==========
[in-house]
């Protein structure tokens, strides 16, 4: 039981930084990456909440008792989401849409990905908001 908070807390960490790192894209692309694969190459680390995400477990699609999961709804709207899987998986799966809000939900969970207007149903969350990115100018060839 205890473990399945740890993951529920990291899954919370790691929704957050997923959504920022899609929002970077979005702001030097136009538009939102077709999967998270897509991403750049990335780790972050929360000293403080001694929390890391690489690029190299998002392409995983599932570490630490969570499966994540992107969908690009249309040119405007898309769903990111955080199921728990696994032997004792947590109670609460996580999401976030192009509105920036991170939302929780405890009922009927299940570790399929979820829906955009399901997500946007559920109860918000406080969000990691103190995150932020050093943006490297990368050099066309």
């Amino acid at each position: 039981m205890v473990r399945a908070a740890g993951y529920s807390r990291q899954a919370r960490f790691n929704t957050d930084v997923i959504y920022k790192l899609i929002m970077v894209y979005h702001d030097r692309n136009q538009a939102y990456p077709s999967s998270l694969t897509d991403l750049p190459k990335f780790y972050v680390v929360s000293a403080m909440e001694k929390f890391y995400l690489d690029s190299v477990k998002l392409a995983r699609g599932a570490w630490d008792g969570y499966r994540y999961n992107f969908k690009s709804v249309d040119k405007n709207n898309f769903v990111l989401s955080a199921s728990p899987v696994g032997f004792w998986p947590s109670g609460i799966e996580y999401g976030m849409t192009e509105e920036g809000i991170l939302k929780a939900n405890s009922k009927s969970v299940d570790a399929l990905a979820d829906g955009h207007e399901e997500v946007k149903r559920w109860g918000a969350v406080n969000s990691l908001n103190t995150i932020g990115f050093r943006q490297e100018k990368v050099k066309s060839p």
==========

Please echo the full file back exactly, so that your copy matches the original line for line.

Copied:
[in-house]
């Protein structure tokens, strides 16, 4: 039981930084990456909440008792989401849409990905908001 908070807390960490790192894209692309694969190459680390995400477990699609999961709804709207899987998986799966809000939900969970207007149903969350990115100018060839 205890473990399945740890993951529920990291899954919370790691929704957050997923959504920022899609929002970077979005702001030097136009538009939102077709999967998270897509991403750049990335780790972050929360000293403080001694929390890391690489690029190299998002392409995983599932570490630490969570499966994540992107969908690009249309040119405007898309769903990111955080199921728990696994032997004792947590109670609460996580999401976030192009509105920036991170939302929780405890009922009927299940570790399929979820829906955009399901997500946007559920109860918000406080969000990691103190995150932020050093943006490297990368050099066309």
């Amino acid at each position: 039981m205890v473990r399945a908070a740890g993951y529920s807390r990291q899954a919370r960490f790691n929704t957050d930084v997923i959504y920022k790192l899609i929002m970077v894209y979005h702001d030097r692309n136009q538009a939102y990456p077709s999967s998270l694969t897509d991403l750049p190459k990335f780790y972050v680390v929360s000293a403080m909440e001694k929390f890391y995400l690489d690029s190299v477990k998002l392409a995983r699609g599932a570490w630490d008792g969570y499966r994540y999961n992107f969908k690009s709804v249309d040119k405007n709207n898309f769903v990111l989401s955080a199921s728990p899987v696994g032997f004792w998986p947590s109670g609460i799966e996580y999401g976030m849409t192009e509105e920036g809000i991170l939302k929780a939900n405890s009922k009927s969970v299940d570790a399929l990905a979820d829906g955009h207007e399901e997500v946007k149903r559920w109860g918000a969350v406080n969000s990691l908001n103190t995150i932020g990115f050093r943006q490297e100018k990368v050099k066309s060839p």